'From the Forest' Is as Magical as the Fairytales It Discusses

by Catherine Ramsdell

13 November 2012

Just as one wonders how a discussion of deforestation can have anything to do with princes and princesses, talking animals, or houses made out of candy, Sara Maitland provides the connection.
cover art

From the Forest: A Search for the Hidden Roots of Our Fairytales

Sara Maitland

US: Oct 2012

Sara Maitland’s From the Forest: A Search for the Hidden Roots of Our Fairytales is as magical as many of the stories it discusses. Maitland takes readers on journeys through European forests and classic fairytales and, in doing so, creates a book that is both whimsical and thoughtful.

Each chapter takes place over the period of a month (the book starts with March and ends with February) and includes a section on a wood or a forest and a revisioning of a fairytale. And each chapter blends cultural criticism, history, memoir, and fiction.

The sections on the woods always involve Maitland actually journeying to and through the woods. The book opens with Maitland and her son camping in the Airyolland Wood. They eat baked beans. They talk of stories and where her son learned them. He can’t really remember, but he knows them all: Little Red Riding Hood, Rumpelstiltskin, Cinderella, Snow White, “that one with the swans and the shirts”.

Maitland puts a little bit of herself into each section. Often it is mention of her (or her friends’) dogs that enjoy the woods with their human companions—sometimes it is a reference to a hobby such as gardening or a fear (Maitland is terrified of snakes). But there is always something, a small part of her on each journey through the woods.

Each section also contains history—perhaps of a tree or fungi, perhaps a mention of the forest in King Henry’s day or Queen Victoria’s time. And of course, each section talks about fairytales. Somehow, perhaps it’s part of the magic, everything fits together, and just as one wonders how a discussion of deforestation can have anything to do with princes and princesses, talking animals, or houses made out of candy, Maitland provides the connection: “Now fairy stories are at risk too, like the forests” and then goes on to describe the decline of the oral tradition, the static nature of the tales once they are “confined” to books, and the dangers modern technology brings to traditional storytelling.

In the Epping Forest, Maitland goes barefoot and expresses joy over finding a swing: “Apart from the pure physical delight of swinging on such a long rope, it felt like a sign that there are still children in the forests”. But these flights of fancy lead to a very different conclusion—that “adults are selfishly letting our fairly imaginary fears deprive our children of opportunities to enjoy something that adults continually report as one of the most pleasurable memories of our youth—times of being outside, alone, or with our siblings or friends”. Not surprisingly, both forests and stories can help solve this problem. Maitland describes fairy stories as “training grounds for resilience” and notes that while horrors often await children in fairytales, the children’s hard work, ingenuity and cool thinking usually save them.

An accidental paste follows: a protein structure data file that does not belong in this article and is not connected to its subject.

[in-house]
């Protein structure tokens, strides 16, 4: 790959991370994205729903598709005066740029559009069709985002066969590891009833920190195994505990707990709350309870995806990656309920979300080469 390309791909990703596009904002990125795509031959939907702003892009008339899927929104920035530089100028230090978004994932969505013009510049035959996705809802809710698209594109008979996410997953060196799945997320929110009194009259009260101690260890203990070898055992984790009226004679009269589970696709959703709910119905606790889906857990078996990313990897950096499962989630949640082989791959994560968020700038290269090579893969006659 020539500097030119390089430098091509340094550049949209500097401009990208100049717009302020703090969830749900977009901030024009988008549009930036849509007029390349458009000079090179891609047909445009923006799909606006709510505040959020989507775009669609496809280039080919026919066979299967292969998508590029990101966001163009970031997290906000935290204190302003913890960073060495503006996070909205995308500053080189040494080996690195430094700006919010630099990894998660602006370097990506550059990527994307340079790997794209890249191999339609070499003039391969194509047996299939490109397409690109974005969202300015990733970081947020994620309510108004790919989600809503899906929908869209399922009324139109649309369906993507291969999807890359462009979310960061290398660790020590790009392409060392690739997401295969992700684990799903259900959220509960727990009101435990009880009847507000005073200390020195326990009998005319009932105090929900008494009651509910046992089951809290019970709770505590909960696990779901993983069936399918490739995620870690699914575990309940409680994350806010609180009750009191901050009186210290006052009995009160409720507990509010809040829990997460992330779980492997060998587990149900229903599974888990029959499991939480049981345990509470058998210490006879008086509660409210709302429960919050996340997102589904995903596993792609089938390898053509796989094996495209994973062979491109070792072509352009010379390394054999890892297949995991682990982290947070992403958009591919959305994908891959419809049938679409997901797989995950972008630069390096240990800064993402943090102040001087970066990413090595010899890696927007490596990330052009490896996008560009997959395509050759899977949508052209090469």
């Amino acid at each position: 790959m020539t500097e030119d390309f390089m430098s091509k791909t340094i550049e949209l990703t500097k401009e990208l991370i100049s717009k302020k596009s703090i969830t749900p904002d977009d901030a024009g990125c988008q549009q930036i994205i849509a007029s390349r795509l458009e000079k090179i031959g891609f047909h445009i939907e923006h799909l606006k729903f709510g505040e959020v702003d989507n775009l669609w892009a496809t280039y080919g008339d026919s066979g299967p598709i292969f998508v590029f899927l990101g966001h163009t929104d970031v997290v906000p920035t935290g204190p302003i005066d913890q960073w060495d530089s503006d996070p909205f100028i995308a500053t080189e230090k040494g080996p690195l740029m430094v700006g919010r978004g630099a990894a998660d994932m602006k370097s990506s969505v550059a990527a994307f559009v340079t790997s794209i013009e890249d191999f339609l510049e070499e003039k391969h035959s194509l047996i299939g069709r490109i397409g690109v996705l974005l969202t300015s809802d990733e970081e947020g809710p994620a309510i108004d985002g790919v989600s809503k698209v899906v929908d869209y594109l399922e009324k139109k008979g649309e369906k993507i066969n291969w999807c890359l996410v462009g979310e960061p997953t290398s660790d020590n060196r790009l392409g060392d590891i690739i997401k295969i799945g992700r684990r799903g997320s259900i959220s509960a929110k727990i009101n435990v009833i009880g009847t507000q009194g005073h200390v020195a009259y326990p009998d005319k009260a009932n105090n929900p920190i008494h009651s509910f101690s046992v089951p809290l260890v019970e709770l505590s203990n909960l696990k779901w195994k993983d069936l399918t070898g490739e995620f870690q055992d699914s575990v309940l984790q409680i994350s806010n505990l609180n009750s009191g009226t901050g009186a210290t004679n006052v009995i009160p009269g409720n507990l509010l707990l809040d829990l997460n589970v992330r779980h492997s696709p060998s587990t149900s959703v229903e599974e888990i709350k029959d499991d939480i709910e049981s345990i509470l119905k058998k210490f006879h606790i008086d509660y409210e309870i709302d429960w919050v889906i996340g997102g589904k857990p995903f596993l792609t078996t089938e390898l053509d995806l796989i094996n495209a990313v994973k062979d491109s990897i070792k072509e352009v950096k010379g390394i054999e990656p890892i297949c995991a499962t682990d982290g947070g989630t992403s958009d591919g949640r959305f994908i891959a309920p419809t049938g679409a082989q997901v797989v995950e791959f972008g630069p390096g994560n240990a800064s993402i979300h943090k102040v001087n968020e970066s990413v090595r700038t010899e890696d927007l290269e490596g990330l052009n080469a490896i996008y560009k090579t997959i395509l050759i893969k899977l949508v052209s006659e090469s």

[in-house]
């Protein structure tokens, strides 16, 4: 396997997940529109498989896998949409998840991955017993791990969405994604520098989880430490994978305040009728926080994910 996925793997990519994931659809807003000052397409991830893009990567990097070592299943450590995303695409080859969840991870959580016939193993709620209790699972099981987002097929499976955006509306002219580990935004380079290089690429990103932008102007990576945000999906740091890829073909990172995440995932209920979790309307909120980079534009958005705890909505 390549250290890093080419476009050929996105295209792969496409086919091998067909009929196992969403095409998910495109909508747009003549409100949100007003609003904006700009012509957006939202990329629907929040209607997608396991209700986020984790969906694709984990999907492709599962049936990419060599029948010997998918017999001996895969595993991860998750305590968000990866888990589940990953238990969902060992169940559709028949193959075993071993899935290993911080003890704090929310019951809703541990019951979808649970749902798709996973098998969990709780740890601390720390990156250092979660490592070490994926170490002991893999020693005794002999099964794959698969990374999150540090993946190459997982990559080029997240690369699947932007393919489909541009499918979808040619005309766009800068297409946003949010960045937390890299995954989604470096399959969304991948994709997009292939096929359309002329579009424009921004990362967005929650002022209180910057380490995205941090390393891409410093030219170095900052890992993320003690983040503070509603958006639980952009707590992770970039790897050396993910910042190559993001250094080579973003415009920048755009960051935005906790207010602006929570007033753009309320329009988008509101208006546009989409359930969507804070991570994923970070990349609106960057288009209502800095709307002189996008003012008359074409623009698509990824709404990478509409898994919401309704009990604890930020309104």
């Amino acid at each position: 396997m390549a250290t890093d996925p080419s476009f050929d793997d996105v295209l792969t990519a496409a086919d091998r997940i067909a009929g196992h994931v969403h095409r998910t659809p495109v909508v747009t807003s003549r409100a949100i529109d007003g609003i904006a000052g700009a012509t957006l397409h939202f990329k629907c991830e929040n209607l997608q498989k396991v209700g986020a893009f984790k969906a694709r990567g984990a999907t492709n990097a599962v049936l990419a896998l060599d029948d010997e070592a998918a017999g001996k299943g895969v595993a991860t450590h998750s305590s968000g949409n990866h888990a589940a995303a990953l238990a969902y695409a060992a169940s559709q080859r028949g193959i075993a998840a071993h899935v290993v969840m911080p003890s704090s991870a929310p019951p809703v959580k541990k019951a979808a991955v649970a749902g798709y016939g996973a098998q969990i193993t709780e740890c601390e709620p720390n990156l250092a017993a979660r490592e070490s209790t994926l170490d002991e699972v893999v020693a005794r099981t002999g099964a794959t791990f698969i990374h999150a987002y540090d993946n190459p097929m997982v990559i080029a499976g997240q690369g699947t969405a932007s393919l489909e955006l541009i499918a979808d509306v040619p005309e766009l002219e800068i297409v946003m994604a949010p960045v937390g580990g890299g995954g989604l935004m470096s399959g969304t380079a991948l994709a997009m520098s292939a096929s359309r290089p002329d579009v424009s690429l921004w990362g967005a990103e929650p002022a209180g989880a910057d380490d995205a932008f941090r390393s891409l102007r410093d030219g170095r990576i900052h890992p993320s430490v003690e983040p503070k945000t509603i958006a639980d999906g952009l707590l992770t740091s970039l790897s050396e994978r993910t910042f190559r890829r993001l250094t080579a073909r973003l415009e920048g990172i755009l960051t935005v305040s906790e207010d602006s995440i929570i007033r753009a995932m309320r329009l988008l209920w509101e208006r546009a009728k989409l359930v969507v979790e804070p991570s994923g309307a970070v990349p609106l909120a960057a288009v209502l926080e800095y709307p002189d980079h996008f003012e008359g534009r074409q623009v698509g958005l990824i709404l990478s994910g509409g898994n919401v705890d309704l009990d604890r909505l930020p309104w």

The sections on the woods could be a book in and of themselves. On their own, these sections are thoughtful, educational, and charming. But each is partnered with a fairytale—most with familiar names—Rapunzel, Sleeping Beauty, Hansel and Gretel. The stories themselves are not as familiar. Sometimes they are simply more honest—the husband in Thumbling is described as “a decent man, if a little dull” and boredom is now a major component of the tale.

Other retellings seem more about “fixing” the stories. Maitland appears particularly displeased with the original Rumpelstiltskin. After all, Maitland notes, in it the king is greedy, the miller’s daughter is “boastful” and “ambitious”. The miller—“selfish” and “mean-hearted”. Yet, they are the heroes, not the villains of the story. Rumpelstiltskin, Maitland claims, violates the rules—the rules of fairytales where the queen is “gentle and kind and good as well as beautiful”, where “hard work is rewarded”, where “the old, the ugly, and the weak” are respected and where “promises must be kept”. Which brings Maitland to her question about Rumpelstiltskin: “why is the funny little man the villain, and the greedy king and the spoiled queen the heroes?”

Then there is Maitland’s Hansel and Gretel which is not really a retelling or revisioning—it’s a continuation. How do two children who suffered as Hansel and Gretel did live happily ever after? Do they live happily ever after? In Maitland’s version they are all grown up; one is married with a child, the other lives a more isolated life. Both think back to the candy house and the witch and wonder what is true and what might have been a dream.

The book ends with February—on the surface an odd choice—something that is perhaps seen as neither a beginning nor an end. Maitland herself calls it “the bottom of the year, the dead time”, but by the end of this section she realizes “The wood is not dead, just sleeping; it is turning now, waking up, beginning again”.

Maitland contends that the only way to “know” the woods is to go to the woods and that if “we want healthy children in healthy forests we need to get the children out into the forests”. It’s hard to argue with that sentiment. But Maitland describes her own experiences in the forests with such clarity and detail that readers might almost feel like they are in the woods—and most likely From the Forest will make many want to experience the woods for themselves.

From the Forest: A Search for the Hidden Roots of Our Fairytales


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